Between precarity and possibility: Implications of disruption for Earth System Governance

Virtual Event, 15-17 September, 2020

Original post: ESG, 2020

The 2020 Virtual Forum on Earth System Governance is the first-ever Earth System Governance event to bring together the global research alliance in a virtual setting. This free of charge three-day event aims to spur academic debate and discussions within the domain of earth system governance, meanwhile providing stimulating and meaningful opportunities for our community to engage and interact.

The programme encompasses 2 Plenary Sessions, 6 Semi-Plenary Sessions and 8 parallel Innovative Sessions, as well as room for informal networking and breaks. In addition, side-events will also be held, such as the early career World Café on the 14th September and the Earth System Governance Taskforce & Meeting Day on the 18th September.

Please visit the ESG Project website for further information about registration and the programme for the 2020 Virtual Forum on Earth System Governance.

SDA participation at the 2020 Virtual Forum

We invite you to join us in the following Innovative Sessions:

Day 1 - Innovative session III

Virtual roundtable on the interlinkages between Artificial Intelligence and Earth System Governance

Wednesday, September 16, 2020
4:00 PM – 5:30 PM


Conveners : Veronika Kiss, Klára Hajdu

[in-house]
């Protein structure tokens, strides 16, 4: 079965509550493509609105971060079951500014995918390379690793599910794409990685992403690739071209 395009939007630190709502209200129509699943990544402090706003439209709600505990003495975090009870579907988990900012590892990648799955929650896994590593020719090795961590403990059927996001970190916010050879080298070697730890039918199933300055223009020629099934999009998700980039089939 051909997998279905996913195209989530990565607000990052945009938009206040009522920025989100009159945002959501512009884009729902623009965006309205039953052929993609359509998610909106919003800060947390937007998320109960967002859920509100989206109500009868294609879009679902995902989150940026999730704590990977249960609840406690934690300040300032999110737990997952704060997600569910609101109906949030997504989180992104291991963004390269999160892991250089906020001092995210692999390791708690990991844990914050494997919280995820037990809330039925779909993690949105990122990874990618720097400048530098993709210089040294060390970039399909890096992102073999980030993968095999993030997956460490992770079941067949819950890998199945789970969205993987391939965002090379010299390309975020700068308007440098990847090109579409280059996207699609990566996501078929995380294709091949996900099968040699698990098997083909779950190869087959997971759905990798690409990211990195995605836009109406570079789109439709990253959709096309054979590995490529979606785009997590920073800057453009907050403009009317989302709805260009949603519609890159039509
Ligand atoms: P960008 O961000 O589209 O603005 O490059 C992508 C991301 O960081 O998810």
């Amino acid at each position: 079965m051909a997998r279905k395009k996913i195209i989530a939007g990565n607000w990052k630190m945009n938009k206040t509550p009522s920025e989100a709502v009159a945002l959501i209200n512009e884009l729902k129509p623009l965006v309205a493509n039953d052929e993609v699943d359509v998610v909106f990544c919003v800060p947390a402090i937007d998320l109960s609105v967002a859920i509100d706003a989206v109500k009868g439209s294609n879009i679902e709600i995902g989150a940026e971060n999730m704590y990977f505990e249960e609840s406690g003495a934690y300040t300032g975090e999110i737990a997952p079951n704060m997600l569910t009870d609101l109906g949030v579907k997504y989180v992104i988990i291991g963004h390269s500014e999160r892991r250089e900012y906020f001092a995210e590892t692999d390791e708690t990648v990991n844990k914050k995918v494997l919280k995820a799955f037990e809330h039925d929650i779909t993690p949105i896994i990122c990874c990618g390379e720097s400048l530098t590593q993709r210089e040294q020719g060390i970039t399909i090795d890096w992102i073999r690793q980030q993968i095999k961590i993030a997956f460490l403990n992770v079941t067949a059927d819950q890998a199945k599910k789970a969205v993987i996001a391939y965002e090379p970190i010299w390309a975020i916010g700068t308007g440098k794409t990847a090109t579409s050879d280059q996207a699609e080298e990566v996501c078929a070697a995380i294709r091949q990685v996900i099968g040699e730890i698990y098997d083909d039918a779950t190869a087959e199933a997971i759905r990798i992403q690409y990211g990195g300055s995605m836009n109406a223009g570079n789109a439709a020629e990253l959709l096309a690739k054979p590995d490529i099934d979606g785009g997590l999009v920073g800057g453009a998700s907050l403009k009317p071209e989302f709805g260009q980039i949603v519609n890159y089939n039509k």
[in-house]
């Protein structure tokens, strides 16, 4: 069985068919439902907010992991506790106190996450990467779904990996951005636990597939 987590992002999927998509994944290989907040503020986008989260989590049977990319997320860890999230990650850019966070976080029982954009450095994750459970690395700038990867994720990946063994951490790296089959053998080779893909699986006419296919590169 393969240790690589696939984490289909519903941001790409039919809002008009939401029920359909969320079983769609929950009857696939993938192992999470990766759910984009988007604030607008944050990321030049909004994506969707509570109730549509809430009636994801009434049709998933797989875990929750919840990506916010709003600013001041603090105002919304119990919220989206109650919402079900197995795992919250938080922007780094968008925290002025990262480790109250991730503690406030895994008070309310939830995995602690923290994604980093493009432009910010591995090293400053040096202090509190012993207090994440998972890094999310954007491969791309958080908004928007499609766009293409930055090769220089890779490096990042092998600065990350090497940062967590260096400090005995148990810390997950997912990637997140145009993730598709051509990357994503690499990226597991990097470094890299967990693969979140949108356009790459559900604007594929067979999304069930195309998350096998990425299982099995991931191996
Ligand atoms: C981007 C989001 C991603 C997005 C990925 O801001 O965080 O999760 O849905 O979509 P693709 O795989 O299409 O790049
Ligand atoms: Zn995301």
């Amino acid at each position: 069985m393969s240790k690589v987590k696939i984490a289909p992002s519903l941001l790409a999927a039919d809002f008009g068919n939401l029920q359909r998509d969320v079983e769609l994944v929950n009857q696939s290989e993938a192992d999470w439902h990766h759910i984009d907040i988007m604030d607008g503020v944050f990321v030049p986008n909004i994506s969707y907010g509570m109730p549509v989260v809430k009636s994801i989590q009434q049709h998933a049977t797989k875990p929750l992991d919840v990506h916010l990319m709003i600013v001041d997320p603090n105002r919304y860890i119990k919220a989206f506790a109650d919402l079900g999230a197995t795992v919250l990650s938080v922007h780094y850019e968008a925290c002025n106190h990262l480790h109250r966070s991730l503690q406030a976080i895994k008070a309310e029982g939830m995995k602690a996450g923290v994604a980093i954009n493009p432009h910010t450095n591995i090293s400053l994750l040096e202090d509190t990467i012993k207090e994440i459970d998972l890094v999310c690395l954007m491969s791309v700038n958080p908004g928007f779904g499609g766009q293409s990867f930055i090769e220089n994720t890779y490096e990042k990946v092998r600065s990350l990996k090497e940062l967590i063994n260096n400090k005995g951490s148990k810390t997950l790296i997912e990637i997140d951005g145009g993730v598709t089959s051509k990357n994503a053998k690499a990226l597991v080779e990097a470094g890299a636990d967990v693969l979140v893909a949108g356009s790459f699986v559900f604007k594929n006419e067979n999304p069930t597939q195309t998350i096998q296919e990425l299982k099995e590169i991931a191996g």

Limiting global warming to 1.5°C would make it markedly easier to achieve many aspects of sustainability including poverty eradication and reducing inequalities. However, with the current pledges under the Paris Agreement achieving this target seems unlikely. Meeting the 1.5C target would require transformative systemic change based on a significantly increased ambition, which can be enabled among others by a combination of innovative price and non-price policy instruments and a redirection of financial flows towards low-emission investments. However, mitigating trade-offs with other Sustainable Development Goals necessitates stronger coordination and disruptive innovation across scales of governance, which can also provide financial, technological and other forms of support for poor and vulnerable people. This would also imply complementing carbon pricing with sufficient transfers to compensate for their unintended distributional effects. Even though current pledges and policy mixes seem inadequate in this regard, innovative policy instruments combining these requirements have been already proposed. The Energy Budget Scheme (EBS) endorsed by the Resource Cap Coalition, a European alliance of NGOs and scientists has the potential to meet many of these requirements in a holistic way. It is based on the Tradable Energy Quota (UK) and the Energy Entitlement Scheme (Hungary), which were debated (though eventually rejected) by national parliaments. The EBS is based on energy consumption entitlements allocated among all final energy consumers (citizens, public and private entities), covering high-carbon energy use, where underconsumers and overconsumers could trade through the assigned management organisation. Underconsumers would receive interest-free ‘quota-money’ for their unused and traded energy entitlement. The quota-money could be exchanged in a newly created secondary market for products and services with environmental and ethical certification (e.g. outstandingly energy-efficient appliances, organic food produced with low-carbon energy input, solar panels, building insulation services). A Transition Fund would provide interest free loans for energy efficiency and renewable energy investments, as well as for research and innovation to pursue relevant new technologies. While the EBS is able to deliver systemic change in energy use and transform our production and consumption patterns in a socially just manner, the reluctance of decision-makers, researchers and the public even to debate quota schemes for delivering sustainability objectives is a huge impediment today. Our goal is to communicate the effectiveness and sustainability impacts of EBS and compare them with other tools aimed at CO2 emission reduction while considering broader sustainability impacts. We thus developed a software-based strategy game, where the players aim to reduce the CO2 emission by 2050, while enhancing some key environmental, economic and social indicators. The game can be played in teams by 20-40 people (e.g. decision-makers, researchers, policy campaigners, students or the general public). This session provides the opportunity for conference participants to play and strategise for sustainability online during the three-day conference. We collect feedback from the players to advance effective policy scenarios and to improve the game for wider use in climate campaigns. This innovative approach will not only bring education benefits, but also help to create a window of opportunity to debate and introduce policy innovation on a systemic level.